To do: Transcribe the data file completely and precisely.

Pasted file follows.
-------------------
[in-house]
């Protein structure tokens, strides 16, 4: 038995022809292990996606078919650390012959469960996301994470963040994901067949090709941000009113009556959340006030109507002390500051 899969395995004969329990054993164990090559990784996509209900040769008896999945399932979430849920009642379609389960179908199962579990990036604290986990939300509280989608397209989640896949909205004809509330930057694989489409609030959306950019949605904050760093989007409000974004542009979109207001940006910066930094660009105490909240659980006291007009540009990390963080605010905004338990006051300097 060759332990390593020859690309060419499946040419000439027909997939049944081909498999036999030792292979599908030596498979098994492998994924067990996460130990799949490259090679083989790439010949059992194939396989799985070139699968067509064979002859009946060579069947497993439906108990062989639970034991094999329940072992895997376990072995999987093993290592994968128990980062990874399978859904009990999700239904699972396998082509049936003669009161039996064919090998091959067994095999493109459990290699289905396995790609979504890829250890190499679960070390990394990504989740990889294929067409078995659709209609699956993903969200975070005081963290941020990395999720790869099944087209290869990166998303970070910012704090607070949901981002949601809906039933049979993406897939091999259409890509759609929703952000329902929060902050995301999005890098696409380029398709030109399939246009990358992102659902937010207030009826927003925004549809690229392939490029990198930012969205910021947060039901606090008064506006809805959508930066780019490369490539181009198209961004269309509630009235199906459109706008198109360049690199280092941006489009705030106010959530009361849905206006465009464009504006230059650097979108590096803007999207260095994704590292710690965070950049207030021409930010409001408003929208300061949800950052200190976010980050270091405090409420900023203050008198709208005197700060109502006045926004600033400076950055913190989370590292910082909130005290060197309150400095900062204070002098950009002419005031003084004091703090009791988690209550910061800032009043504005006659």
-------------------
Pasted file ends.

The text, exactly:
[in-house]
């Protein structure tokens, strides 16, 4: 038995022809292990996606078919650390012959469960996301994470963040994901067949090709941000009113009556959340006030109507002390500051 899969395995004969329990054993164990090559990784996509209900040769008896999945399932979430849920009642379609389960179908199962579990990036604290986990939300509280989608397209989640896949909205004809509330930057694989489409609030959306950019949605904050760093989007409000974004542009979109207001940006910066930094660009105490909240659980006291007009540009990390963080605010905004338990006051300097 060759332990390593020859690309060419499946040419000439027909997939049944081909498999036999030792292979599908030596498979098994492998994924067990996460130990799949490259090679083989790439010949059992194939396989799985070139699968067509064979002859009946060579069947497993439906108990062989639970034991094999329940072992895997376990072995999987093993290592994968128990980062990874399978859904009990999700239904699972396998082509049936003669009161039996064919090998091959067994095999493109459990290699289905396995790609979504890829250890190499679960070390990394990504989740990889294929067409078995659709209609699956993903969200975070005081963290941020990395999720790869099944087209290869990166998303970070910012704090607070949901981002949601809906039933049979993406897939091999259409890509759609929703952000329902929060902050995301999005890098696409380029398709030109399939246009990358992102659902937010207030009826927003925004549809690229392939490029990198930012969205910021947060039901606090008064506006809805959508930066780019490369490539181009198209961004269309509630009235199906459109706008198109360049690199280092941006489009705030106010959530009361849905206006465009464009504006230059650097979108590096803007999207260095994704590292710690965070950049207030021409930010409001408003929208300061949800950052200190976010980050270091405090409420900023203050008198709208005197700060109502006045926004600033400076950055913190989370590292910082909130005290060197309150400095900062204070002098950009002419005031003084004091703090009791988690209550910061800032009043504005006659």